Friday, March 30, 2007



Terry Doss

"we came in," thinks Manuel as a he ducks a wild

"Careful with that axe, Eugene"

Eugene looks up from the skittering corpse and
points at Manuel, "One of these days, I'm going to cut
you into little pieces."

Manuel smiles, but it's not a funny joke. Rule 3
is all too real. Chance is all that separates him
from the body on the floor.

Eugene is a big old boy, and he is busy
emphatically bludgeoning the brain mass of the Charlie
on the floor. It helps if he imagines circuitry
breaking, like you'd expect from a bad science fiction
story. Eugene fills in the sound effects.

"Flicker, flicker, flicker blam. Pow, pow."

The body is no longer moving and Mrs. Clegg no
longer wants to tell the two of them about her

Manuel gives Mrs. Clegg a brief eulogy, "Life is a
short, warm moment, and death is a long cold rest,"
then spits on the Charlie she had become.

Eugene wipes his axe blade on the denim skirt the
corpse wears. Manuel pulls out a bottle and takes a
long slow pull. Mrs. Clegg no longer wants to tell
the two of them about her husband. All three have the
scent of gingerbread on their breath.

She couldn't afford to be disconnected so she had
been going to the charlie support group for the last
two years. That's where she had met Manuel and
Eugene. The support group focuses on the positive
aspects of being a charlie, but if any of them could
afford it, they would have their terminals capped.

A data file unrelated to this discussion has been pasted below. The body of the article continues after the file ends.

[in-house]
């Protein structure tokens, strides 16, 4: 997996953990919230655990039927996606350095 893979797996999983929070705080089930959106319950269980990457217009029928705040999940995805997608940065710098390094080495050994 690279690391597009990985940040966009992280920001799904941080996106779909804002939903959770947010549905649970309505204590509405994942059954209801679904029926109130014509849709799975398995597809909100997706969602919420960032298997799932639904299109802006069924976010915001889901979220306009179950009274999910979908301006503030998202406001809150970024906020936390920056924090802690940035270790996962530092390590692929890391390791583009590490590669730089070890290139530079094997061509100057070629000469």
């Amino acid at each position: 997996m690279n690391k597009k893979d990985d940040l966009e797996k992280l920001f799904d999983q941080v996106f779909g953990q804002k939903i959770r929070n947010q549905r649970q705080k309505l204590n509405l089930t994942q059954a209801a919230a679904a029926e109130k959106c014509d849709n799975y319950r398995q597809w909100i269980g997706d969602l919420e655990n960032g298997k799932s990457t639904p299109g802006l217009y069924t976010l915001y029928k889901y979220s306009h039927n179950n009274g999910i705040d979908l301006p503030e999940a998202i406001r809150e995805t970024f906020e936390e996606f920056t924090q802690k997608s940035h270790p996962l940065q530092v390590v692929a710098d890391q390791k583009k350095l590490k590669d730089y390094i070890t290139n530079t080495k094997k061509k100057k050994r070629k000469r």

Rule 2 in the support group is to remember; to
remember why they had become charlies and to encourage
them to use their skills while they can. Mrs. Clegg
had become a charlie for the recipes, so it wasn't odd
for her to come into the meeting with a new treat
every night. Manuel had become a charlie for the

Tonight Mrs. Clegg had come in with, "Lots of
gingerbread men. Take a couple if you wish." She had
never before used this particular gingerbread recipe.

Rule 1: Every moment is unique. The first sign of
a charlie going capital is repetition. It could start
with a jingle, a slogan, or a repetitive motion.
Because of this, the majority of coping techniques
deal with avoiding repetitions by constantly thinking
about what makes each instant in time unique from all
others. Tonight, for Mrs. Clegg, the gingerbread
recipe had been unique.

After the meeting Manuel and Eugene escorted her
home. As they walked, she told them about her

"Corporal Clegg had a medal too"

Manuel said, "Mrs. Clegg, you must be proud of him.

Mrs. Clegg noddded and changed the subject:
"Summer evenin' birds are calling."

The two men agreed that the summer birds were
indeed calling.

"Corporal Clegg had a medal too"

Eugene and Manuel both gave a quick look to each
other. Mrs. Clegg didn't seem to notice.

Dropping back a step, Eugene said, "Mrs. Clegg, you
must be proud of him.

"His boots were very clean," she said, and her face
fractured in a way that reminded Manuel of Geurnica.
A shocked face, displayed at unnatural angles. Eugene
smashed her face away for three minutes. Mrs. Clegg
no longer wants to tell the two of them about her

Manuel takes another tug from the bottle. "If I
were alone, I would cry."

"Pass the tequila, Manuel."

Manuel says, "I've had enough for one day," as he
hands Eugene the bottle, but in his mind he clearly
hears, "If you can hear this whispering you are

Manuel thinks, "The lunatic is in my head," but he
hears himself say, "I've had enough for one day."
Manuel tries to scream, "There's someone in my head
but it's not me. "

Eugene hears Manuel say, "I've had enough for one

Manuel hears the bottle of tequila crack as it hits
the floor.

Eugene hears the scrape of his axe as he lifts it
from the pavement.

Eugene hears himself saying, "Flicker, flicker,
flicker blam. Pow, pow," but his mind is whispering,
"Isn't this where..."


David said...
This comment has been removed by the author.
David said...

I realized that my previous comment might have spoilered some things. Let's just say I get the title.